This project began, like most, with so much enthusiasm. I had tried on an oversized bouclé cardigan in Weekday on a trip to Sweden and loved the soft pastels, but unfortunately theirs were designed for much shorter humans and just didn’t look right. The perfect yarn was the very affordable Drops Alpaca Bouclé, so I wasted no time and cast on. I used Barbara G Walker’s Top Down Raglan recipe, but so eager was I that I knitted it from memory because I had lent Knitting from the Top to a friend. That was mistake #1. Mistake #2 was that I knitted the majority of it when I was heavily pregnant so I couldn’t really try it on to understand the fit, and fit it did not.
Unfortunately, with a bouclé yarn like this there is no option to unravel. And besides, it was almost finished (just needed the pocket linings). I bravely picked it up, knuckled down for a few evenings, and soon it was done!
No, it doesn’t fit at all – it’s enormous, the buttonholes are badly placed, and that’s not an optical illusion, the pockets are lopsided. But it is just the ticket for snuggling up in (and it has pockets!).
Finishing it happened to coincide with an uncharacteristic cold snap in London, which should never be underestimated as a motivational factor for my knitting, especially this project, since Alpaca Bouclé may just be the warmest yarn on earth. I wore it in my unheated studio the day I took the photo below, and I can honestly say that I wasn’t that cold during my four hours of dyeing that day.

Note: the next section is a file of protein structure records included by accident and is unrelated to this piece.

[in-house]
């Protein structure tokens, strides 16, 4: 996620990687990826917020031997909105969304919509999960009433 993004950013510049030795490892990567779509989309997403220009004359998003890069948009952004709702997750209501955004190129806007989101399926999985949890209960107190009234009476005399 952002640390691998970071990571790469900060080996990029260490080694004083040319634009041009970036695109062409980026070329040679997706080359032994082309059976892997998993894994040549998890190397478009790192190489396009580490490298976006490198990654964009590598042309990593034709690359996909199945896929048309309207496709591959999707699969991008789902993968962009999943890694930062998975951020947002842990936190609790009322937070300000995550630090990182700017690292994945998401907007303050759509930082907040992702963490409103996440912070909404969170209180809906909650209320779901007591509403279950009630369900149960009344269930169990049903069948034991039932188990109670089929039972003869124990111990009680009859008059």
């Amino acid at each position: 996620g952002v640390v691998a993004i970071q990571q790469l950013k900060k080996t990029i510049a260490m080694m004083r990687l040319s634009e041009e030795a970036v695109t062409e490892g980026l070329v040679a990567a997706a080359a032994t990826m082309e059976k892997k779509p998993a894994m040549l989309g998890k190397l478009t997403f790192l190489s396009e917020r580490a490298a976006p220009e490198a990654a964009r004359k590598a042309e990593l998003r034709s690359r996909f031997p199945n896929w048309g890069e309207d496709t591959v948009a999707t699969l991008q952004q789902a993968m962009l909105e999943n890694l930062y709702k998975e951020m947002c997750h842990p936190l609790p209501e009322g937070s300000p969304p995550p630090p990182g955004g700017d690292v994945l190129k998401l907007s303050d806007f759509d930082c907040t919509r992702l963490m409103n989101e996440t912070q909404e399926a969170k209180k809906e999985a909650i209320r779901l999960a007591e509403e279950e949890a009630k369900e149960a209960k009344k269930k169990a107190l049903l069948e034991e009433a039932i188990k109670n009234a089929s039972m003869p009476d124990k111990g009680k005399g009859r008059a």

The third and final thing that got a bit of decluttering was my stash. My stash is really very well organised, and (as far as I’m concerned) it’s not excessive. It is 90% photographed and catalogued on Ravelry, and is all sorted by weight into cubbies on my shelves, no clutter in sight. I have no trouble finding a particular yarn when I need it. That said, there is definitely yarn in there that I no longer want or need.
Having dequeued a number of projects that had stash yarn associated with them there were some obvious candidates for rehoming, and it just so happens that I recently discovered that Anna of Wild and Wooly LYS provides just such a service: The Stash Depot. It’s simple: bring in your as-new unwanted yarn, customers can buy it cheaply and you can earn credit to spend in the shop. Yes, it would be possible to get more money for the yarn on eBay, but if that was as low in effort, I would have done it already.
Without really trying I found 17 balls of yarn I no longer feel enthusiastic about. These went to the stash depot a couple of weeks ago, and I hope will have earned me enough credit for a new book on my next visit.
Having identified what it is that excites me about knitting, I genuinely feel different about it. I feel energised about current and future projects, and also liberated to let go of projects and ideas that don’t meet those criteria. I also feel a bit sense of achievement (and cosiness) for having finished a big WIP.
I still have a lot to do to really be disciplined about finishing projects, and sorting through my stash. I’m looking forward to working through the rest of the podcast – so far it has been incredibly worthwhile in unexpected ways.